Another study which was done in the Banja district of Awi zone estimate AGB against combination dendrometric variables such as DBH, H and D in the species specific allometric model showed the best model performance. The developed models related AGB against predictors in the log–log forms and these model relationships between AGB and predictors was the best in terms of goodness of fits. Their result revealed that the inclusion of diameter, height and wood density in the development of species-specific allometric equations predicted aboveground biomass with small bias than using a single or two predictors (Getaneh et al., 2020)

The allometric equations are used to predict tree and stand biomass, based on easily measured tree variables such as DBH and height. Tesfaye et al., (2017) pointed out that DBH was only explanatory variable provides a satisfactory estimation of biomass since the total variation explained by the relationship is high and the associated bias was small. Their revealed also as DBH is a strong indicator of above ground biomass. So, DBH alone is a good predictor of biomass especially, in terms of multiple tradeoffs between accuracy, cost and practicability of the measurement. The study by Yehualashet et al., (2016) Egdu Forest indicates that diameter at breast height, wood specific gravity, and tree height were important estimator to consider for the estimation of aboveground biomass at tree scale. Comparison of these results with those obtained using generalized allometric model revealed differences with biomass estimation. The application of the newly proposed allometric models from this study shall be based on the availability of forest inventory data for incorporation of the various estimator variables.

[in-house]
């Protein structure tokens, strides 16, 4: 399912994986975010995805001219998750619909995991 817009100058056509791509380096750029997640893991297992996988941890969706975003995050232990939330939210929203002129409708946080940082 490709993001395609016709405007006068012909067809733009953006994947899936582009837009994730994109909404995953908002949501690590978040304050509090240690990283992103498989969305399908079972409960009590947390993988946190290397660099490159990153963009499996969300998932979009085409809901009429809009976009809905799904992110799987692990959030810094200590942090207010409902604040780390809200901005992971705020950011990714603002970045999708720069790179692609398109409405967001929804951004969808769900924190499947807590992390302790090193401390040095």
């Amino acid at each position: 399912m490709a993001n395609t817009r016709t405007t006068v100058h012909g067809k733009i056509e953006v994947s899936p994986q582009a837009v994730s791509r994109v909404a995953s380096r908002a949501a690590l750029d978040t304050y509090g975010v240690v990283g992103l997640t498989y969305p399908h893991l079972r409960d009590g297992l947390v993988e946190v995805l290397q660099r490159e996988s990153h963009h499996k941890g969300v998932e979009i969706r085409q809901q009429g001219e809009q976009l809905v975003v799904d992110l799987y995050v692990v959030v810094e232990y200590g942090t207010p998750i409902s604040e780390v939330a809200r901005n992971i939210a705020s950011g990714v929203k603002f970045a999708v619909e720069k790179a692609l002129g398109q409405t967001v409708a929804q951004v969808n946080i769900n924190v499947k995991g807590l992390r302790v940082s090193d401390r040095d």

Mesele Negash et al., (2013) Coffea arabicaL.grown in the Rift Valley escarpment of Ethiopia. The harvests 31 plants and develop power equations using stem diameter measured at either 40 cm (d40) or at breast height (d, 1.3 m) with and without stem height (h) were evaluated. The square power equation, Y = b1d240, was found to be the best (highest ranked using goodness-of- fit statistics) for predicting total and component biomass. The study conducted in the Omo-Gibe woodland of south-western Ethiopia to develop an allometric equation to estimate the Above- ground Biomass (AGB) of the four Acacia species (Acacia polyacantha, Acacia seyal, Acacia etbaicaand Acacia tortilis).Fifty- four (54) acacia trees were sampled According to their result the model containing DBH alone was more accurate to estimate AGB compared to the use of multiple predictor variables (Abreham Berta et al., 2021). Fekadu Gurmessa et al., (2017) conduct a research in Dicho forest to develop Allometric Equations to Estimate the Biomass of Oxytenanthera Abyssinica(A. Rich.) They develop linear allometric equations to estimate TAGB and TBGB of individual bamboo trees. In order to develop the regression equation they used destructive method. Accordingly, the linear model in the form of Y = a + b*X (where: Y is biomass, a and b are constant parameters, and X is independent variable such as DBH, Height, Basal diameter and/or basal area or a combination of these variables) They were tried many possibilities using DBH, height, basal diameter (D10), basal area (BA), wood density (ƍ) and their combinations and logarithmic transformations as predictor variable. They also found that DBH was the best predictor variable for the total aboveground biomass (TAGB). Another study conducted by Buruh Abebe et al., (2016) in Desa’a dry Afromontane forest was by using destructive methods. They tried to develop Allometric equation for two plant species namely Juneperus proceraand Olea eurpeaL and another equation for the rest plant species. They identify relationships between the response variable (AGB) and the potential predictor variables (DBH, DSH, H, CA, ρ). Among all the tested AGB models for two dominant species and for other species under Model System II, only those with DBH and DSH as sole predictor variables had significant parameter estimates. This article was the only article that I reviewed that use DSH for large trees. In 2021 Tura Bareke, and Admassu Addi conducted study in Gesha-Sayilem forest, on allometric equation for aboveground biomass estimation of Galiniera saxifraga (Hochst.) Their results indicated that DBH and crown area were found to be the best fit variables for G. saxifrage.This was the only study that I came across thatuse crown area for developing Allometric equation.